Employer Responsibilities for Children's Health Insurance Program Reauthorization Act (CHIPRA)
by sarahmillican, Community Moderator
- Created: December 7, 2010, 10:59 am
Since taking office
President Obama has initiated a number of laws impacting the healthcare system
and the responsibilities of employers to employees.
This article focuses on the
Children's Health Insurance Program Reauthorization Act (CHIPRA), a law aiming
to improve access to health care for children across the country, signed into
effect by President Obama on April 1, 2009.
CHIPRA requires businesses to inform employees of health care assistance
opportunities that are available in their state. Read on to understand your requirements as an
CHIPRA is an extension of
the 1997 law, Children's Health Insurance Program (CHIP). CHIP was enacted
to help states provide uninsured children with health care coverage, and to
date has impacted over 5 million of the nation's uninsured children.
CHIP was reauthorized on
February 4, 2009, when President Obama signed into law the Children's Health
Insurance Program Reauthorization Act of 2009 (CHIPRA), which ensures financing
for CHIP through fiscal year 2013.
Information for Employers
Included in CHIPRA is a requirement
mandating employers to inform their employees of health care premium assistance
opportunities currently available in their state.
To assist employers in
developing the appropriate language for these notices, the Department of Labor provides
what is called a
which includes the language employers will need to share with employees.
The notices are also required
to include information on how an employee may contact the State in which the
employee resides for additional information regarding potential opportunities
for premium assistance, including how to apply for such assistance.
As of January 22, 2010, the
Department of Health and Human Services, in collaboration with State Medicaid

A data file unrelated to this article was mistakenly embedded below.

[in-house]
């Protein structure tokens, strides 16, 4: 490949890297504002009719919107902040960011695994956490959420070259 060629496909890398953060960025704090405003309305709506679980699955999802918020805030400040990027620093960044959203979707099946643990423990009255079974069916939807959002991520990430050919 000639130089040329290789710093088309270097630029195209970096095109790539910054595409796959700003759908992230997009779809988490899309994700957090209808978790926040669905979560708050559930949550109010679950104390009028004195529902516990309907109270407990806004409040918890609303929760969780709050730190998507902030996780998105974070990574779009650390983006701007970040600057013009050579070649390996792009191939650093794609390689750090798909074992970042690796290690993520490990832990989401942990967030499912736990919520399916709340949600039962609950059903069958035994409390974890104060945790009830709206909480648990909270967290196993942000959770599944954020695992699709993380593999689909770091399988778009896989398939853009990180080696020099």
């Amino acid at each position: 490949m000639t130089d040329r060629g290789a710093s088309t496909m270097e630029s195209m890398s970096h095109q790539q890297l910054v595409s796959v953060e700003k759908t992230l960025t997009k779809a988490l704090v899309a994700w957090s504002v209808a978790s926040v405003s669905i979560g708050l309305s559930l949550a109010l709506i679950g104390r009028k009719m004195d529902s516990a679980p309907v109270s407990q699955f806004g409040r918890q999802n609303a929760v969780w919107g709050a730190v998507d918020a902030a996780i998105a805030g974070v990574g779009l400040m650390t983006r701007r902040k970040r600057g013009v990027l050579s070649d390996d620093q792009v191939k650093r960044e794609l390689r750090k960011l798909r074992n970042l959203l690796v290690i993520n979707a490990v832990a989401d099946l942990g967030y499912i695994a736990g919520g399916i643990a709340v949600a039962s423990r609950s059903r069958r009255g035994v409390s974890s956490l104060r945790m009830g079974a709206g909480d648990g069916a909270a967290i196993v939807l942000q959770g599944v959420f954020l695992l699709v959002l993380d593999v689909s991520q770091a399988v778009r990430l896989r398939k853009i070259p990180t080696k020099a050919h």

and CHIP offices, listed 40 states as having one or more programs requiring the
distribution of CHIPRA model notices:
Alaska Arizona Arkansas, California, Colorado, Florida, Georgia, Idaho, Indiana,
Iowa, Kansas, Kentucky, Louisiana, Maine, Massachusetts, Minnesota, Missouri,
Montana, Nebraska, Nevada, New Hampshire, New Jersey, New Mexico, New York,
North Carolina, North Dakota, Oklahoma, Oregon, Pennsylvania, Rhode Island,
South Carolina, Texas, Utah, Vermont, Virginia, Washington, West Virginia,
However, regardless of the
employer's location, if a group health plan provides benefits for medical care
or through insurance or reimbursement to employees, beneficiaries, or providers
in any of the states listed above, you are required to provide the Employer
Consider the following illustration
provided by the Federal Register:
- An employer located in the District
of Columbia sponsors a group health plan that provides
reimbursement for medical care to plan participants or beneficiaries living
in the District of Columbia, Virginia, Maryland,
West Virginia, Delaware,
- Even though the employer is located in the District of Columbia,
where the CHIPRA model notices are not required, the plan is considered
maintained in all six states where the employees are living so the employer
is subject to the Employer CHIP Notice requirement.
Employers were required to
begin providing these notices by the first day of the first plan year after
Feb. 4, 2010, or May 1, 2010.
- Accordingly, for plan years beginning from Feb.
4, 2010, through April 30, 2010, the Employer CHIP Notice must be provided
by May 1, 2010.
- For employers whose next plan year begins on or
after May 1, 2010, the Employer CHIP Notice must be provided by the first
day of the next plan year (Jan. 1, 2011, for calendar-year plans).
The DOL plans to update the
notice annually, with current information about which states are providing
premium assistance programs. If you have additional question talk with an
expert at the U.S. Department of Labor.
- *Employers should check with their stat's department of labor
for the most accurate/timely information about their local requirements.
About the Author
Top Rated Articles
About This Blog
Legal terms and rules explained